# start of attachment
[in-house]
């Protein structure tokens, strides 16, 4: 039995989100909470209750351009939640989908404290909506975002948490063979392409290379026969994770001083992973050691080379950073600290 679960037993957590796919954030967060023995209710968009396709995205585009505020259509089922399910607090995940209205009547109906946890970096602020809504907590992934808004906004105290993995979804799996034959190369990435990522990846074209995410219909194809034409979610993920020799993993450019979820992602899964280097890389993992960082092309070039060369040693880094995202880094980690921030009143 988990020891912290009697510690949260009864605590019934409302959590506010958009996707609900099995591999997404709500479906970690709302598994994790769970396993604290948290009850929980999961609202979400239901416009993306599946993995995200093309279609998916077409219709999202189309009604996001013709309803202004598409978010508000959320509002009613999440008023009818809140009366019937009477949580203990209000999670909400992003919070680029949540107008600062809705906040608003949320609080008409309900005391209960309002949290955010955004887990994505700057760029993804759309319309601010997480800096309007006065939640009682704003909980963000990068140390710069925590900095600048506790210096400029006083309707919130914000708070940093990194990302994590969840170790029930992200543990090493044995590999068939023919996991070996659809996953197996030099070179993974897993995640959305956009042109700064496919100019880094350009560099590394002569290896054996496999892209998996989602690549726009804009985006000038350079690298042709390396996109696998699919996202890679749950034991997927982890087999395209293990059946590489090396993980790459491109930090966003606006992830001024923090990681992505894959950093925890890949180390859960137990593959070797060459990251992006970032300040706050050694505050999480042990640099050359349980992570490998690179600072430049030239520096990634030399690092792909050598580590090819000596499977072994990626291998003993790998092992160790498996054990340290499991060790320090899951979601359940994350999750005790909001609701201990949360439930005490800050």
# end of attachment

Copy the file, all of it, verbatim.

[in-house]
């Protein structure tokens, strides 16, 4: 039995989100909470209750351009939640989908404290909506975002948490063979392409290379026969994770001083992973050691080379950073600290 679960037993957590796919954030967060023995209710968009396709995205585009505020259509089922399910607090995940209205009547109906946890970096602020809504907590992934808004906004105290993995979804799996034959190369990435990522990846074209995410219909194809034409979610993920020799993993450019979820992602899964280097890389993992960082092309070039060369040693880094995202880094980690921030009143 988990020891912290009697510690949260009864605590019934409302959590506010958009996707609900099995591999997404709500479906970690709302598994994790769970396993604290948290009850929980999961609202979400239901416009993306599946993995995200093309279609998916077409219709999202189309009604996001013709309803202004598409978010508000959320509002009613999440008023009818809140009366019937009477949580203990209000999670909400992003919070680029949540107008600062809705906040608003949320609080008409309900005391209960309002949290955010955004887990994505700057760029993804759309319309601010997480800096309007006065939640009682704003909980963000990068140390710069925590900095600048506790210096400029006083309707919130914000708070940093990194990302994590969840170790029930992200543990090493044995590999068939023919996991070996659809996953197996030099070179993974897993995640959305956009042109700064496919100019880094350009560099590394002569290896054996496999892209998996989602690549726009804009985006000038350079690298042709390396996109696998699919996202890679749950034991997927982890087999395209293990059946590489090396993980790459491109930090966003606006992830001024923090990681992505894959950093925890890949180390859960137990593959070797060459990251992006970032300040706050050694505050999480042990640099050359349980992570490998690179600072430049030239520096990634030399690092792909050598580590090819000596499977072994990626291998003993790998092992160790498996054990340290499991060790320090899951979601359940994350999750005790909001609701201990949360439930005490800050």